Finally, driven by the clock from the first SQ-1 channel, Turing Machine provides gate and random notes CV (tuned by 2hp Tune) for the melodic lines.

DAW: Reaper
This is a single track from the synth plus a bit of chorus, delay and reverb.

Sunday, 8 September 2019

Turing Machine

The latest kit I built is the Music Thing Modular Turing Machine mkII

Turing Machine chilling on desk
Even if the boards are quite crowded, this is an easy build, thanks to the excellent documentation that comes with it.  The online build manual from Thonk is very well organized (smallest parts to tallest) and massively illustrated.  The fact that both value and component references are printed on the board is a real bonus.

Resistors first
Nothing special to tell, apart from the fact I soldered a 51k resistor instead of a 5.1k.  I simply misread and didn't double check.  Nothing serious : desoldering the wrong one, soldering the good one.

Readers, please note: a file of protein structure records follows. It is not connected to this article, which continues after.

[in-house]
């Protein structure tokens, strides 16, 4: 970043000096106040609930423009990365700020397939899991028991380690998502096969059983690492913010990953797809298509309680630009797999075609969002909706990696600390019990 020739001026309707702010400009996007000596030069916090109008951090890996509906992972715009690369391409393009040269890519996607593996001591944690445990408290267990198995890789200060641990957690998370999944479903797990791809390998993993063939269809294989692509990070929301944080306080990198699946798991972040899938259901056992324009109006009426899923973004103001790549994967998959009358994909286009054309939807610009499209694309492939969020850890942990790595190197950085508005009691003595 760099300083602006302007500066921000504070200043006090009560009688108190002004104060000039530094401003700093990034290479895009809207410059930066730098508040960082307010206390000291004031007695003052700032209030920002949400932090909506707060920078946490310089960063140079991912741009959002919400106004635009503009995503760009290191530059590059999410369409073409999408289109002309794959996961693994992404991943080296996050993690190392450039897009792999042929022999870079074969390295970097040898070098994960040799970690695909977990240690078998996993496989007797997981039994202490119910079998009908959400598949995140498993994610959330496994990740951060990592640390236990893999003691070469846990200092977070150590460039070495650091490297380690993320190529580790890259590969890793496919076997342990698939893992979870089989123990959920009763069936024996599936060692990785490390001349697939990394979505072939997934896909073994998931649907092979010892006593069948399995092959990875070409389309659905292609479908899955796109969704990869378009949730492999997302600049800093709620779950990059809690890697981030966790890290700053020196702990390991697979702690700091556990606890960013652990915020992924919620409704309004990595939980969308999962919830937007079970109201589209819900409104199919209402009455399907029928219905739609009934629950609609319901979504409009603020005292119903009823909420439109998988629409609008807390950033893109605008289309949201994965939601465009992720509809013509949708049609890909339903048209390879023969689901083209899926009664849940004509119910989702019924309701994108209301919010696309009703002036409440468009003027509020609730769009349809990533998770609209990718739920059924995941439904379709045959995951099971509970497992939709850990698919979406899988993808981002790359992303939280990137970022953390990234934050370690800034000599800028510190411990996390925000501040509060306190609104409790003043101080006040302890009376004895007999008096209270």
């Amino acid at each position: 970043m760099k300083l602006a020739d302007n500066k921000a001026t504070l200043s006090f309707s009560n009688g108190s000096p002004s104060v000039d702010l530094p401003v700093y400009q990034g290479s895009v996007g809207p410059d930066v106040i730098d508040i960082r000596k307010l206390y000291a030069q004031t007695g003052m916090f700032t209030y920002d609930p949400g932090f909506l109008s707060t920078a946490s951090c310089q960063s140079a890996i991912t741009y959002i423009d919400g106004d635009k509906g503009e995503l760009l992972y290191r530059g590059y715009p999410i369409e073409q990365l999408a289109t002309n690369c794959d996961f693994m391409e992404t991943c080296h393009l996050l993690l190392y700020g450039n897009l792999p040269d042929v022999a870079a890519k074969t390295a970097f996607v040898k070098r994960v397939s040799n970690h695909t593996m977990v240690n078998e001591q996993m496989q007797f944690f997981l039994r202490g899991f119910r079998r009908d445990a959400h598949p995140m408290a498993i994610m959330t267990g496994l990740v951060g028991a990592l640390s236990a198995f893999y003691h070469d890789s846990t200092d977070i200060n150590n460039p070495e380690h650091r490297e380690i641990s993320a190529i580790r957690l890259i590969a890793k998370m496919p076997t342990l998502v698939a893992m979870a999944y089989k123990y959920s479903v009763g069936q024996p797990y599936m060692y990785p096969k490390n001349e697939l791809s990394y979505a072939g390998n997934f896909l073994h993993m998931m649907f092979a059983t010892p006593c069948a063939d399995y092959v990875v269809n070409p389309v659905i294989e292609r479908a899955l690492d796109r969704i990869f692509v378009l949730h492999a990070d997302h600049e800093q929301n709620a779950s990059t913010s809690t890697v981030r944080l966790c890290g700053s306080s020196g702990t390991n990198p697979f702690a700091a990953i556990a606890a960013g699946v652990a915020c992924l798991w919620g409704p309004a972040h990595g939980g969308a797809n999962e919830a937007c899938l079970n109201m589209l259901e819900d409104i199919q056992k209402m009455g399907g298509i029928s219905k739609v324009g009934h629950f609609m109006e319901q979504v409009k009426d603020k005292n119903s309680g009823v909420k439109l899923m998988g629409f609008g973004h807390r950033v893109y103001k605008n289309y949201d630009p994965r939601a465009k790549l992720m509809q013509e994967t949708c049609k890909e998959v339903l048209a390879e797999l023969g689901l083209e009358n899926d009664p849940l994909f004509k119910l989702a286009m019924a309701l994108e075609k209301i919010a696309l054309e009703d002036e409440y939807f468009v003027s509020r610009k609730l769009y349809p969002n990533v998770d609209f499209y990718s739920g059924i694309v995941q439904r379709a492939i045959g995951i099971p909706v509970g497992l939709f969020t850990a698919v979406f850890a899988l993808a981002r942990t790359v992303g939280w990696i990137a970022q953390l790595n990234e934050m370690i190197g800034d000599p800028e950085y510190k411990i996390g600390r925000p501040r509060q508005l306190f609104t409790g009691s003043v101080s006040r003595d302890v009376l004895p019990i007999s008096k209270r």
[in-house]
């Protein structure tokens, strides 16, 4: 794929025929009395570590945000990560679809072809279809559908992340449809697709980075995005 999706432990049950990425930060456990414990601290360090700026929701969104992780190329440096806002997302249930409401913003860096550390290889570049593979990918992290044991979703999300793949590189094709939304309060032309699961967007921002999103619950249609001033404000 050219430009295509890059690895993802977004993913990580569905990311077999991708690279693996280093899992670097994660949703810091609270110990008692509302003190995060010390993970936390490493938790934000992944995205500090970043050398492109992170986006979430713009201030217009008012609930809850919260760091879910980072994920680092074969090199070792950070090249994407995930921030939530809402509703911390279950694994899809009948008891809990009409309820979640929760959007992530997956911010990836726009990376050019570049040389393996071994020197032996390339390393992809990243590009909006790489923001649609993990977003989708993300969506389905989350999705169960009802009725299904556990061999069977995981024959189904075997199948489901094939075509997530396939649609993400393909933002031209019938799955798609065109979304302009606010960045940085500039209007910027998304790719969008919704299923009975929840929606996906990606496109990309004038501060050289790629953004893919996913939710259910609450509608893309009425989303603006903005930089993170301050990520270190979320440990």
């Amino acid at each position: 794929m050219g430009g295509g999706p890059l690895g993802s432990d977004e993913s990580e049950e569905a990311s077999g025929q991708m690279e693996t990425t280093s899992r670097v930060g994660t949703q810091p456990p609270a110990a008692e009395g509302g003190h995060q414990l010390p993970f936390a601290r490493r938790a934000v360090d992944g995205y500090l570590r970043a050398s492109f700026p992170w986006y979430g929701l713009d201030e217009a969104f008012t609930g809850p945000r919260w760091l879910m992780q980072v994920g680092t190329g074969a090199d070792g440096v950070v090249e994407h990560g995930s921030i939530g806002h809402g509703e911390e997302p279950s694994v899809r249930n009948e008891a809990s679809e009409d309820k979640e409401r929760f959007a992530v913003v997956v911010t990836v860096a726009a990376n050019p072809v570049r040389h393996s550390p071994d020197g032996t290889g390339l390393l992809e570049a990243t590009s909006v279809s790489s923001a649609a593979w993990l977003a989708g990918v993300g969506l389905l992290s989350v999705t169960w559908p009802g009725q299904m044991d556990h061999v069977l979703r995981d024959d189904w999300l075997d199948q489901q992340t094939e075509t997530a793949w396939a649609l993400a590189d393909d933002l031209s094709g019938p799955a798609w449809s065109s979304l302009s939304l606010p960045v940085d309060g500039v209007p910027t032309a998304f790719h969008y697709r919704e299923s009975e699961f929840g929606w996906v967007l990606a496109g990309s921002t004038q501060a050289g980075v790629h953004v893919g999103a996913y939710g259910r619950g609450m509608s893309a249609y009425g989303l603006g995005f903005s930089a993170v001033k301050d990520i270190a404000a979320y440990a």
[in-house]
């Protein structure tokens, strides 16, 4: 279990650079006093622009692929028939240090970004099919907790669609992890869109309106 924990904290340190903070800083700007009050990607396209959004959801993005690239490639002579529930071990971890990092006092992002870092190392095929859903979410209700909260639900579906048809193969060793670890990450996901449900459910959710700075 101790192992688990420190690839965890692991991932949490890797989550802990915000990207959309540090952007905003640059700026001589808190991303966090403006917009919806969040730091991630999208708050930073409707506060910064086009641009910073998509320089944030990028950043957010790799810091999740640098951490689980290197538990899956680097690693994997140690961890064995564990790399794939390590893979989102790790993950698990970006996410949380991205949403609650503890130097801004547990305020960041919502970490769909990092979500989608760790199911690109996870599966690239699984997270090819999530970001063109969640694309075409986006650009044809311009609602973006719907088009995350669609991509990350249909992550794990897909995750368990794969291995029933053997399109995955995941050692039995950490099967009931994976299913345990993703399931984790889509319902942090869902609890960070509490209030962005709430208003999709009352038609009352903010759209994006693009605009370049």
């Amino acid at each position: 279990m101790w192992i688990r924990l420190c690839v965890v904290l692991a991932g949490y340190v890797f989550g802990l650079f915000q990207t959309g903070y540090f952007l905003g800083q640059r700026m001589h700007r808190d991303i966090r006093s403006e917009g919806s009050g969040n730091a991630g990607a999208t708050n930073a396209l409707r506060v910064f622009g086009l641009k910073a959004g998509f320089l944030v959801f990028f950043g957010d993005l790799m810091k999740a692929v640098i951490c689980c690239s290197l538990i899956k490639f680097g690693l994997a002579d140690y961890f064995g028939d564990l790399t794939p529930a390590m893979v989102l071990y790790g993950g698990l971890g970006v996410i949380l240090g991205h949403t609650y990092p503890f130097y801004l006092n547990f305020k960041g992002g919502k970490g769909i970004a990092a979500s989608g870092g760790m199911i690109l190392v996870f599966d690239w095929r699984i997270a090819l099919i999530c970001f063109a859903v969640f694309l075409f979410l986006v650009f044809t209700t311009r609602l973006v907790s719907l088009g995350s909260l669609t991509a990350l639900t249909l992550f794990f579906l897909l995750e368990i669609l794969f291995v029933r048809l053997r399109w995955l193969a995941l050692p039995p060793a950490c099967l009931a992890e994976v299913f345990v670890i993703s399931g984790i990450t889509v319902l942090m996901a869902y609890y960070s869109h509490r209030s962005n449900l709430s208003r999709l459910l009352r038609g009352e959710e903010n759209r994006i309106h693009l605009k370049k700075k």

I used the documented trick to put some masking tape to align the diodes to the facade.  My diodes were well aligned but this left some greasy mark on the beautiful  facade.
Make sure your masking tape is not too old and will not leave marks by testing on the back side !

Finished boards

What is a Turing Machine ?

Bob calibrates the module
It is a pseudo random looping sequencer made from logic chips.  It is based around a shift register circuit.
You cannot program it or save sequences.  It produces clocked randomly changing control voltages.
The big knob controls how much randomness you put into it.  At noon, you're supposed to have a fully random sequence.  The more you go left or right, the more the loop is locked and stable, according to the length control.